What’s the best day trip from Havana? Where should we go for vegetarian food/good music/unspoiled nature/an “authentic” experience? Where can I learn to dance salsa? What’s the best rum (hint: it’s not Havana Club!)?
As a blogger, founder of Cuba Libro and journalist reporting from Havana for the past 16 years, I get these types of questions daily. Via email and Facebook and in person at the café, travelers pick my brain for what to do and how to prepare for their Cuban trip.
How does internet and the double currency work? What about traveling with children? Should I bring my own toilet paper? Is Cuba safe? Can I travel there legally? I’ve fallen in love with Cuba and want to retire there, is it possible?
I earn no coin and spend inordinate amounts of time answering these and related questions, but Cuba is an enchantress and once the spell is cast – after that first cafecito with your hosts, swig of rum on the Malecón, or turn on the dance floor – we’re left wondering: what is it about this place and these people? How can this island of 11 million be so confusing and contradictory, inspiring and transformative all at the same time? It’s no Utopia, that’s for sure. And yet, it’s wholly intoxicating. Why?!
It’s a question I’m constantly revisiting in my own life, especially as Cuba evolves. Indeed, Cuban society is undergoing monumental changes including a new economic and social model, has a new President without the Castro last name, and is in the process of reforming the Constitution, to say nothing of navigating the troubled political relationship with the United States.
Speaking to as many people as you can during your visit, of different ages and backgrounds, will help inform your travels and untangle the many complexities here. And if you have the opportunity to travel to the provinces, even better. Havana, the nation’s capital, is home to 2 million of the island’s people and 70% of its economy – this concentration of people and finances gives this city a different tenor and feel. From Guantánamo to Santiago de Cuba, Trinidad and Viñales, you’ll receive a diversity of opinions, part of the fun of visiting this beguiling island.
So when the folks at Travelers’ Tales approached me to write 100 Places in Cuba Every Woman Should Go, I leapt. Here was challenge, adventure (I’ve had a knack for getting off the beaten track since my days of writing guidebooks), and opportunity to gain knowledge rolled into one. Still, I was skeptical about the ‘…Woman Should Go’ part. Were there places in Cuba women shouldn’t go? Were there places exclusively for women men shouldn’t go? My editor explained: it’s a platform for discussing deeper issues related to women and society and how that affects and enriches the travel experience. I could write about machismo, that problematic cultural norm, and topics of LGBT interest, he told me. I would have room to explore the role of Cuban women in history, science, politics, and business, he went on. It is amazing that women from a small developing island nation like Cuba, under a decades-long embargo by the United States, enjoy equal pay for equal work and constitute 60% of the professional workforce. Meanwhile, over 50% of scientists are women. How does that happen? I wanted to know. And I wanted the world to know. Plus, I would get to travel the length and breadth of the exploring, camping, and learning? Sign me up!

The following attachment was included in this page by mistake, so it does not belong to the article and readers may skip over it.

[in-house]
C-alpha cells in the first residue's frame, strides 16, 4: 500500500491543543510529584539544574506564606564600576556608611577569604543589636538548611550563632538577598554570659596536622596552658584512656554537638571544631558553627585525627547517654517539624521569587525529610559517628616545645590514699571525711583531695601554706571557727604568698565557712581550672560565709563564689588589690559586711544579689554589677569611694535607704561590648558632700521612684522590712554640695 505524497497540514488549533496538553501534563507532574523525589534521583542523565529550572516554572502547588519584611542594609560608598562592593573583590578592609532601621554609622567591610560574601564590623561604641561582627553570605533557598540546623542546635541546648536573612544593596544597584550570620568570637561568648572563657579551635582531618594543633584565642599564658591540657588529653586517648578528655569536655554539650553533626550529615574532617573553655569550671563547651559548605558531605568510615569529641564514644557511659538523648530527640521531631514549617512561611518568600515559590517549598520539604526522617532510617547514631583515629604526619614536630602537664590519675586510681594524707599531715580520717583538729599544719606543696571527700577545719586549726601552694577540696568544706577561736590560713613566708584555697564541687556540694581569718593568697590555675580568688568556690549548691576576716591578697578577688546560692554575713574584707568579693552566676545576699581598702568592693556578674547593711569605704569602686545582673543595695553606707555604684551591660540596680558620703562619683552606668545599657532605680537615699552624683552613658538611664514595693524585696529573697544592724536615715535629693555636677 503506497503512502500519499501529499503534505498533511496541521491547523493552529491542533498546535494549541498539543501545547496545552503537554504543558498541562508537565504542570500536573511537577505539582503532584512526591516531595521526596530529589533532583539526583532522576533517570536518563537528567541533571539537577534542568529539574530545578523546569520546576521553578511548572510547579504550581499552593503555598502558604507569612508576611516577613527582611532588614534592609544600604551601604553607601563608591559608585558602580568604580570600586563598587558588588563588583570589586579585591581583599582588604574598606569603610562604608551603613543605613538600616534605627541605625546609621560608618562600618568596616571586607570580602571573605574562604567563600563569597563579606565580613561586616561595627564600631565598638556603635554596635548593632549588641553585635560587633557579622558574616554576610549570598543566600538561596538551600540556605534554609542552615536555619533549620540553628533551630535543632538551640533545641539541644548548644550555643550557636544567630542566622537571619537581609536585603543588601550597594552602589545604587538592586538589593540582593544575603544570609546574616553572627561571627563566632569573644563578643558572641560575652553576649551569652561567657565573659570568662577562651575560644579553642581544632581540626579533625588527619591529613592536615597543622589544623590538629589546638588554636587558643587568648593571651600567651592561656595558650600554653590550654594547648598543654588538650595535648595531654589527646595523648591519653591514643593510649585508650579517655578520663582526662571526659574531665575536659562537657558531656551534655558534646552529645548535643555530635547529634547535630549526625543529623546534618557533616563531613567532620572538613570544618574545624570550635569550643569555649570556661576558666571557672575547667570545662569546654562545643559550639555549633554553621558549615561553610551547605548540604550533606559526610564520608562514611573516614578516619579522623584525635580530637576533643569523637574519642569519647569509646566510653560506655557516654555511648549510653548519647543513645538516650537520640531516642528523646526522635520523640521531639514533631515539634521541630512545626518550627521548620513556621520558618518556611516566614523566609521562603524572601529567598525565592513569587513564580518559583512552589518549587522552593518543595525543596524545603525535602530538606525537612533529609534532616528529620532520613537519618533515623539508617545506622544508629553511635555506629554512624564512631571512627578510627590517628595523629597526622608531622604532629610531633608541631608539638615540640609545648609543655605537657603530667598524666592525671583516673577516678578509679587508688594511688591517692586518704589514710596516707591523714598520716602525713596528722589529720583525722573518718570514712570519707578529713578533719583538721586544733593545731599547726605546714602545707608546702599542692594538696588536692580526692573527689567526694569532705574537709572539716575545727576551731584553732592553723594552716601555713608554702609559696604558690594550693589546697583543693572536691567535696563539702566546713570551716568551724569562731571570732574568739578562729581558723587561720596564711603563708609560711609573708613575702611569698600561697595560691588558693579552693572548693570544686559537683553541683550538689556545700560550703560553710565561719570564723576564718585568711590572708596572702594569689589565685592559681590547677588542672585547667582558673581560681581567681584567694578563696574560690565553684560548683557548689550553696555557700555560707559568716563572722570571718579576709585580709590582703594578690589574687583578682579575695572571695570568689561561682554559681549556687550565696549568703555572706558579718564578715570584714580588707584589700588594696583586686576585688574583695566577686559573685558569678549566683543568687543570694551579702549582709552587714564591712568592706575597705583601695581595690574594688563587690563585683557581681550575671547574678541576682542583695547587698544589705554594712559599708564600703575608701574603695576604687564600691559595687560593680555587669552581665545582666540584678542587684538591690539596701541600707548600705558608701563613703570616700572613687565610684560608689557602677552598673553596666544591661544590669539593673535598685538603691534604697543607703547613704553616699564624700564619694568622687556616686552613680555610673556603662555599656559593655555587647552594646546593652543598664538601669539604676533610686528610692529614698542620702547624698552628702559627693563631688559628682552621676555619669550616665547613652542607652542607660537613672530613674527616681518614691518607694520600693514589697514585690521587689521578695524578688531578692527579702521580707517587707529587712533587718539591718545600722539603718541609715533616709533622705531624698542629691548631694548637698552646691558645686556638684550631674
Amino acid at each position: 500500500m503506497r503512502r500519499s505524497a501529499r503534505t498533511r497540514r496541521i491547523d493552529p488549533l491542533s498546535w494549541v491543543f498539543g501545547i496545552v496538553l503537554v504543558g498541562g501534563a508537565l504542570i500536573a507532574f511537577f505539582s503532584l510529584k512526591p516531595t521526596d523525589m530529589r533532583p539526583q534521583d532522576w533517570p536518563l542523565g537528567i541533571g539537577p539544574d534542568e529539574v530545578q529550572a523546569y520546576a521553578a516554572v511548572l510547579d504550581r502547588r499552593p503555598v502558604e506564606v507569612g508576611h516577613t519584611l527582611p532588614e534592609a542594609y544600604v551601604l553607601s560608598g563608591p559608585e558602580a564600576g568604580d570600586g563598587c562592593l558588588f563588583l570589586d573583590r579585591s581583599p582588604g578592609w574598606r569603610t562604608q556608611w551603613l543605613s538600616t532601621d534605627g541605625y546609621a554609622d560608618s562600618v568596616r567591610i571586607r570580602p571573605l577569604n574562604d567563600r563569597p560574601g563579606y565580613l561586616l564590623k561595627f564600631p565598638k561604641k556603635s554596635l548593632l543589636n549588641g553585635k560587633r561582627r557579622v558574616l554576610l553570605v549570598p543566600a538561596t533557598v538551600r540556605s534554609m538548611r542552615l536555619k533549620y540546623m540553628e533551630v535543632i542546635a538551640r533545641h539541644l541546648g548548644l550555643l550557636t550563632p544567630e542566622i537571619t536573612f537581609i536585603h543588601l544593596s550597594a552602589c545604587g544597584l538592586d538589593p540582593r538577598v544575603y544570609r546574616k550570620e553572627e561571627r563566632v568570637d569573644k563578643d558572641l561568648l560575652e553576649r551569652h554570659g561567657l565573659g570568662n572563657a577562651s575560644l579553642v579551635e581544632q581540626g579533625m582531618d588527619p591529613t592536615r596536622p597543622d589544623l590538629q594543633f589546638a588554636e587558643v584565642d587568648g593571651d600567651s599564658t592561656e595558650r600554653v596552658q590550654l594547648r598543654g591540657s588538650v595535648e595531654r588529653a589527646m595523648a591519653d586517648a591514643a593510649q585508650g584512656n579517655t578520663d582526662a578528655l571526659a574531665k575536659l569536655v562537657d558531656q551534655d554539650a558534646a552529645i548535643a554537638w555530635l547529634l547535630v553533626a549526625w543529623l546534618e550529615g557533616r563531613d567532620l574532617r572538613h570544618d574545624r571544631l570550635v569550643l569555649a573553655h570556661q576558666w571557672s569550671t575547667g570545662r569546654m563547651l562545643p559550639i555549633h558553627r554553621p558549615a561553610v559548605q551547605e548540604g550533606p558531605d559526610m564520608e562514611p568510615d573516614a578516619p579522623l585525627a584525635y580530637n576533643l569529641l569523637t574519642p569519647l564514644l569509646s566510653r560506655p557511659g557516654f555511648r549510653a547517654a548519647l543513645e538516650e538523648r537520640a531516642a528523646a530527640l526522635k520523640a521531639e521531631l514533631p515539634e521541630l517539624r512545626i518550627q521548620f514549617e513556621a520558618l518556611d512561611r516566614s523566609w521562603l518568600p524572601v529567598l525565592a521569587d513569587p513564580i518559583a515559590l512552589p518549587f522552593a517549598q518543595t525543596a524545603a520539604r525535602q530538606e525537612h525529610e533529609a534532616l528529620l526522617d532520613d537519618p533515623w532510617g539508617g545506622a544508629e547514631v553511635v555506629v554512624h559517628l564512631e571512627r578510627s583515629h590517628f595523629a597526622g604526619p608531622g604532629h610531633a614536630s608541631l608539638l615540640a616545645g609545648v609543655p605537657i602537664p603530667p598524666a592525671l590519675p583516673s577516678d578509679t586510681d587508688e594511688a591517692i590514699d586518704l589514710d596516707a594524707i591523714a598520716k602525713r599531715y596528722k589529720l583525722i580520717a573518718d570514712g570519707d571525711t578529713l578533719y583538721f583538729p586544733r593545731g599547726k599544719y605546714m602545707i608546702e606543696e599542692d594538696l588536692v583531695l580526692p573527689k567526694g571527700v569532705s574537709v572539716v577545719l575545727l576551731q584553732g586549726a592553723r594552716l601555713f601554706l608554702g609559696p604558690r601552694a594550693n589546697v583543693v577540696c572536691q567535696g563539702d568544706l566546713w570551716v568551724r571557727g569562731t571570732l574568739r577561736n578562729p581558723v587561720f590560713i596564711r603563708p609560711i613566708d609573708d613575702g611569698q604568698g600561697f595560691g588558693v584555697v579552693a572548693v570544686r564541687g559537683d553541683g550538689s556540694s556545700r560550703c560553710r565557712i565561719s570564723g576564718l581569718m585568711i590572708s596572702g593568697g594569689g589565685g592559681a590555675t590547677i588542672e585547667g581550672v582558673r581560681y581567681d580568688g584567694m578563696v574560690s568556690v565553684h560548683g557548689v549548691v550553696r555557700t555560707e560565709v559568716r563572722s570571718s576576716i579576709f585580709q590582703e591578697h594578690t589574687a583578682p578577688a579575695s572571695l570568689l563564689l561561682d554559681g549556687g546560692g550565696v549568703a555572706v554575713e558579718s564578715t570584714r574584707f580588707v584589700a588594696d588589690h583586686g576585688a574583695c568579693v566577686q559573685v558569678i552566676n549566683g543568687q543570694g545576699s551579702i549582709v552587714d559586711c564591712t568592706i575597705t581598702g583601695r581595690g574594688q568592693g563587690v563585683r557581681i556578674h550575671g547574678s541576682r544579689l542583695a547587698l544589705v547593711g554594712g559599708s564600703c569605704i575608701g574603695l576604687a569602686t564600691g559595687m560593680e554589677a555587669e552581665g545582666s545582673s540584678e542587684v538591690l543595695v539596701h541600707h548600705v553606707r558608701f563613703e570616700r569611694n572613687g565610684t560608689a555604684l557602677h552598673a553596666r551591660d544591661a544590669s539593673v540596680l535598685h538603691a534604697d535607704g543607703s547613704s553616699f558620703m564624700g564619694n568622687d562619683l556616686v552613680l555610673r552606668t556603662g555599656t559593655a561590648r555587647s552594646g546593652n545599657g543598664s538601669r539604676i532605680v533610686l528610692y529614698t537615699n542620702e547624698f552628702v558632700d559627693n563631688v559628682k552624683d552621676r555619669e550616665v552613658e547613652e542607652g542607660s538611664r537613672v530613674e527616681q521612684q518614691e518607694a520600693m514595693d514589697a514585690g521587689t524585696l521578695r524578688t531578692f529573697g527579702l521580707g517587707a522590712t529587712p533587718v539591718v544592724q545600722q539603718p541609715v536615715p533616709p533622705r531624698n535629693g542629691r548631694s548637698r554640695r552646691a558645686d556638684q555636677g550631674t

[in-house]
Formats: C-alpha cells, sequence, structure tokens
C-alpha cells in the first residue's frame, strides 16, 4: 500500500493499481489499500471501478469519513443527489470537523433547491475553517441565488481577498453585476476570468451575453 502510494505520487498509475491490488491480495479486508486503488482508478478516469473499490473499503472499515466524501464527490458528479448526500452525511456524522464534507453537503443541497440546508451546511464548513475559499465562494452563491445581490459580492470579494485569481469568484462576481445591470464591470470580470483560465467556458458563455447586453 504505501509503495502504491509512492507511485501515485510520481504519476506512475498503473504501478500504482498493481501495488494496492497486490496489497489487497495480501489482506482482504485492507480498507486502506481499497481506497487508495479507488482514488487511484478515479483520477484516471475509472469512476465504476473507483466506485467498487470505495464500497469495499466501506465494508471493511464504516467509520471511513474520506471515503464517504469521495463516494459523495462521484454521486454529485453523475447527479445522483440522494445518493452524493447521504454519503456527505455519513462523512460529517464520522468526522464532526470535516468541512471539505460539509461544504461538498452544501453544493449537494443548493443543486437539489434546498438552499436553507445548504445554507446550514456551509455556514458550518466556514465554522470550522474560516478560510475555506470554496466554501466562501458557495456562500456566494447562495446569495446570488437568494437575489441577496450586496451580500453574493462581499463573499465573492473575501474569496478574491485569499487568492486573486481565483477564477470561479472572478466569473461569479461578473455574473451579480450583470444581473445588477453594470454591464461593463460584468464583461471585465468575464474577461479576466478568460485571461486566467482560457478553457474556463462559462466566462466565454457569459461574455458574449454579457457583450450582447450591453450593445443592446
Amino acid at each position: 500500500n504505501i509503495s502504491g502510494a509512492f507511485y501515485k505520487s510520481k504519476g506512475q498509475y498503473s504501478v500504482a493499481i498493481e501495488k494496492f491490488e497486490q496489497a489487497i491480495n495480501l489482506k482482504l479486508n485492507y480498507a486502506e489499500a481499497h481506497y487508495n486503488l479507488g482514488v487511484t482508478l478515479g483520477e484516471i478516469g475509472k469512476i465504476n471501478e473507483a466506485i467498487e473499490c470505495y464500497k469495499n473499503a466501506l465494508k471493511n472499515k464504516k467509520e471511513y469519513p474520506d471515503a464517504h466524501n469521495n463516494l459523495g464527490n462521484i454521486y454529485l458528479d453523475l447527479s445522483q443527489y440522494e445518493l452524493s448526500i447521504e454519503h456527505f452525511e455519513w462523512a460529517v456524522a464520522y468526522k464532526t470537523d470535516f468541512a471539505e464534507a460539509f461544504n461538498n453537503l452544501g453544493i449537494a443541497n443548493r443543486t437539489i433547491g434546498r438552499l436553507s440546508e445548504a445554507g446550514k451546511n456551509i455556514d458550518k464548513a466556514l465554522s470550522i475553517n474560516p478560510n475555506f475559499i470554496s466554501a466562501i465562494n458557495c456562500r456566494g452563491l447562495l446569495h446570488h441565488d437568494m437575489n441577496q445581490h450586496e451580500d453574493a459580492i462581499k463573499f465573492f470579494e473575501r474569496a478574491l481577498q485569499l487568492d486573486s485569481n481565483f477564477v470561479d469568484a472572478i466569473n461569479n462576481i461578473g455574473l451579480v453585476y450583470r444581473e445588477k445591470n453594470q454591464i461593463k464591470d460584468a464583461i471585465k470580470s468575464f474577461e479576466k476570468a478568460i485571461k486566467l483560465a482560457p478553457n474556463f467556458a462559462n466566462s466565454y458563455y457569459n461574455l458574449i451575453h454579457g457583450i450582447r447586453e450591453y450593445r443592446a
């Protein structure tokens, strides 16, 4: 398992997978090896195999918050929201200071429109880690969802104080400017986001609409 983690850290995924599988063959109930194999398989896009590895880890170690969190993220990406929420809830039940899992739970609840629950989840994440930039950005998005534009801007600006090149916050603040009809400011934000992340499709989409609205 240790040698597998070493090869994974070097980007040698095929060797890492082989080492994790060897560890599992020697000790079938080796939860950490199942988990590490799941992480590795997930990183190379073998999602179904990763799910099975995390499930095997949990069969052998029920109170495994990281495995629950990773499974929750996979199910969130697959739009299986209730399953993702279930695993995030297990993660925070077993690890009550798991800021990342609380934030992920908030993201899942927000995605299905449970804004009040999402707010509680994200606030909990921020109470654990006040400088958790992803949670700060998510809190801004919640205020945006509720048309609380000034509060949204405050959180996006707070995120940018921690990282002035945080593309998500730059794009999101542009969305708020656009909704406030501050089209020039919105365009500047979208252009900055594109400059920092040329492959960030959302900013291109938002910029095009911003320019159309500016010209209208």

The strategy of talking to as many people as possible served me well during my research for the book, leading me to a few of my new favorite places in Cuba. Some fellows in Holguín tipped me off to the Salto de Guayabo and Salto de Berraco, two of the highest waterfalls on the island. Nestled in the Sierra de Mensura, they measure 318 feet and 417 feet respectively, and offer terrific hiking – to the top of the falls and the bracing swimming holes at their base. Something not to miss here is the natural swimming pool with wide, gorgeous views of the Sierra Cristal and opportunities to spy the red, white and blue tocororo, Cuba’s national bird. Avid surfers advised me not to miss the string of beaches along Santiago de Cuba’s southern coast, where I discovered what must be the country’s best beach hideaway, along the black sands of the quiet and friendly town of Chivirico. And right in Havana, a friend tipped me off to her favorite city getaway: the Jardín Japonés, a manmade garden where the paths, pagodas, benches and walls are made entirely of coral, shells and rocks tucked behind Restaurante 1830; here you can catch some of the city’s best live salsa a couple of times a week.
Over a year and 2,000 miles later (on a 1946 Harley-Davidson!), the book is out, my favorite places revealed, and I’ve a better understanding of why this country is so intoxicating – from the first cafecito, swig of rum or turn on the dance floor to the last. Oh, by the way, the best rum at the right price is Santiago de Cuba.
About the Author
Conner Gorry is the author of several books, most recently 100 Places in Cuba Every Woman Should Go; TWATC (The World According to Conner); and Cuban Harleys: Mi Amor. Her blog Here is Havana has been called “the best writing that’s available about day-to-day Cuba.” In 2013, she founded Cuba Libro, the only English-language bookstore/café on the island leading one critic to note: “Conner’s Cuba is where Shakespeare and Company meets Easy Rider.”